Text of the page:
Economists: Trinity Groves Will Spur $3 Billion in Economic Development, Create a Hipster Paradise
City of Dallas
The Trinity Groves project is still in its infancy. Babb Bros. BBQ and Four Corners Brewing arrived last year, followed by Hoffman Hots. The restaurant incubator hasn't just started incubating. The stores and apartments are still just a glimmer in Phil Romano's eye.
But backers aren't letting the preliminary nature of project stop them from making grand, eye-popping predictions about its future. And to give those forecasts a more authoritative gloss, they commissioned Weinstein, Clower & Associates, the local economic consulting firm that recently predicted an $11.8-billion boost from legalized gambling in Texas, to do a study.
Their conclusion, predictably, is that Trinity Groves will be huge for Dallas. How huge? $3.3 billion huge.
That's just taking into account the construction, which will take place in two phases over about 15 years. The first includes restaurants, shops, and three- to five-story residential buildings. The second will include more shops and restaurants, plus high- and mid-rise towers "to meet anticipated market demand." The end result will look something like the rendering above. The actual operation of Trinity Groves will generate an additional $350 million per year. All of this will result in thousands of jobs and hundreds of millions in local tax revenue.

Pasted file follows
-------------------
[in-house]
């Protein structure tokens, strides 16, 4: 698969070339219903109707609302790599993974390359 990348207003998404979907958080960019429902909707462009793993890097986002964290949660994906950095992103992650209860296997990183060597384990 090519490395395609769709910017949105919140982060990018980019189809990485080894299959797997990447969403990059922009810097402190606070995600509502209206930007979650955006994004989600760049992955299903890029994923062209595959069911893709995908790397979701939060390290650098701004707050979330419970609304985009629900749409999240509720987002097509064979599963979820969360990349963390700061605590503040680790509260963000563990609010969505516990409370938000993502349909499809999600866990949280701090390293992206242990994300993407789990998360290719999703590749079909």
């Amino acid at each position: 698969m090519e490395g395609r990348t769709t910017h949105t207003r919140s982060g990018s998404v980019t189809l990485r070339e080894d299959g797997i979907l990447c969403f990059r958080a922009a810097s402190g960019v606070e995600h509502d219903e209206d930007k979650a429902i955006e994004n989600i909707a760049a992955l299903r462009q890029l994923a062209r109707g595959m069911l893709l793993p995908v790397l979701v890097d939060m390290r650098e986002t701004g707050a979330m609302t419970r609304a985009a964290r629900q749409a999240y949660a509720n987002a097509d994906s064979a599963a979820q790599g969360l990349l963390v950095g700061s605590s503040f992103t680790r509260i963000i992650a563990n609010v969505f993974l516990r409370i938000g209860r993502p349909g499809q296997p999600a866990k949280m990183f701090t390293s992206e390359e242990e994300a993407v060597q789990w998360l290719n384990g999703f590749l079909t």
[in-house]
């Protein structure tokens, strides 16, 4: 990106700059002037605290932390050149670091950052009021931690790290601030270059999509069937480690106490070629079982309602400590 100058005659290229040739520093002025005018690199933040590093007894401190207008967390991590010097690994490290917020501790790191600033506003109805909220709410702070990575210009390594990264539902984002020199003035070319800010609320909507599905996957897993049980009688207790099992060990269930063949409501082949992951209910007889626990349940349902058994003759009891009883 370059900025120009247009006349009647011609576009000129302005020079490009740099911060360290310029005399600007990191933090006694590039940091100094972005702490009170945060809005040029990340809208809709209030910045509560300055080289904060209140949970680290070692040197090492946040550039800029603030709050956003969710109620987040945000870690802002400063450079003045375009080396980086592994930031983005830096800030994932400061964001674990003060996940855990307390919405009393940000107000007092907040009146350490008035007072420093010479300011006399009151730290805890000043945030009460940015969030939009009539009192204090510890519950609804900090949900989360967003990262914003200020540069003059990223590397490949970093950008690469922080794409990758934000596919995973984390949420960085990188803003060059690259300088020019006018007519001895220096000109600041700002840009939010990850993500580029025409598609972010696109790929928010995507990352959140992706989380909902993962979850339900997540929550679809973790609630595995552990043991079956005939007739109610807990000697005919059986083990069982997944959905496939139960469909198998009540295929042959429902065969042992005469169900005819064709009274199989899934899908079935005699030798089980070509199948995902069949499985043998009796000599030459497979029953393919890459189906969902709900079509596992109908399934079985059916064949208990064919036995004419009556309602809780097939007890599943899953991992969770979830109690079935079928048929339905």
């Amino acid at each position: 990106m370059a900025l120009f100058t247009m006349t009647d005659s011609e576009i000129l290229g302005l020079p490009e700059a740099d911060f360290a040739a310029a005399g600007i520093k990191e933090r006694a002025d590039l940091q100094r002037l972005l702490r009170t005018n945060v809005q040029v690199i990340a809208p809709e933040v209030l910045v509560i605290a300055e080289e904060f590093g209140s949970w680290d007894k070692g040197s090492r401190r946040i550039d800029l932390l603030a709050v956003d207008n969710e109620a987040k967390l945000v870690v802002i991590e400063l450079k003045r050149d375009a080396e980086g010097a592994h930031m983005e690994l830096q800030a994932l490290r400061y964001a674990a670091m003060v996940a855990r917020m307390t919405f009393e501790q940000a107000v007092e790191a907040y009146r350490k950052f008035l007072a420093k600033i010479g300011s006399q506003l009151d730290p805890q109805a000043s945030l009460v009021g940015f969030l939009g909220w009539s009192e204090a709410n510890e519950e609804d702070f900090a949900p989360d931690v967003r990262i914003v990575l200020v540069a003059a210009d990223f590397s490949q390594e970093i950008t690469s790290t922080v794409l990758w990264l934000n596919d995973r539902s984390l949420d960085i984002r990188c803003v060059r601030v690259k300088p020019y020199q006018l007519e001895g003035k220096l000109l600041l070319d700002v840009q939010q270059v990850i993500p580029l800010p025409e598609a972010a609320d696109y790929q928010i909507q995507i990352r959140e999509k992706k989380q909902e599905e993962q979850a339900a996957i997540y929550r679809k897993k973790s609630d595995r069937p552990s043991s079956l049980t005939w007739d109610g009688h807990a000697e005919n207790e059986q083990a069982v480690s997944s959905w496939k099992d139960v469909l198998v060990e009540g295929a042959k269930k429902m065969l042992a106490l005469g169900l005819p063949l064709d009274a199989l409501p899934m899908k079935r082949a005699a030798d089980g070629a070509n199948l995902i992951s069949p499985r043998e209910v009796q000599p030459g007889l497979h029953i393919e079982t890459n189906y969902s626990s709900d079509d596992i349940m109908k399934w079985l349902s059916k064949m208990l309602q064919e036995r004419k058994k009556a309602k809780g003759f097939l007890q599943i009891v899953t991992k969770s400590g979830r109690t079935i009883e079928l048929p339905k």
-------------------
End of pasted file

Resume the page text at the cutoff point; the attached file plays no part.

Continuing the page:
If those numbers seem outrageously high, it's worth a glance at Weinstein and company's methodology. Take, for example, the construction company hired to build one of those high-rise apartments. They have to pay workers and buy materials, of course, but they also have to buy office supplies, pay an accounting firm, and rent portable toilets. The portable-toilet provider in turn has to stock up on industrial-strength deodorizer and pay employees. And a good chunk of those wages will be pumped back into the local economy.
But quibbling about the bottom line would be, in the economists' view, tragically myopic. They are quite liberal in their use of phrases like "holistic," "lifestyle experiences," and "epicurean," the last of which they drop a good half-dozen times.
For example, they write that "Trinity Groves' mix of the epicurean lifestyle and the culinary industry, in addition to the economic, geographic, and demographic strengths already present in the DFW region, may catalyze a culinary industry cluster not unlike the successful tech cluster of Silicon Valley."
Also, Trinity Groves will "operate as an urban amenity that will prove to be attractive to an educated, highly-skilled workforce that may not currently consider living within the city limits of Dallas but are looking for an urban lifestyle that is epicurean-based, such as can be found in the neighborhoods of Portland, Brooklyn, and San Francisco."
In other words, we're 15 years away from having our own hipster Mecca at the foot of the Calatrava. We can't wait.
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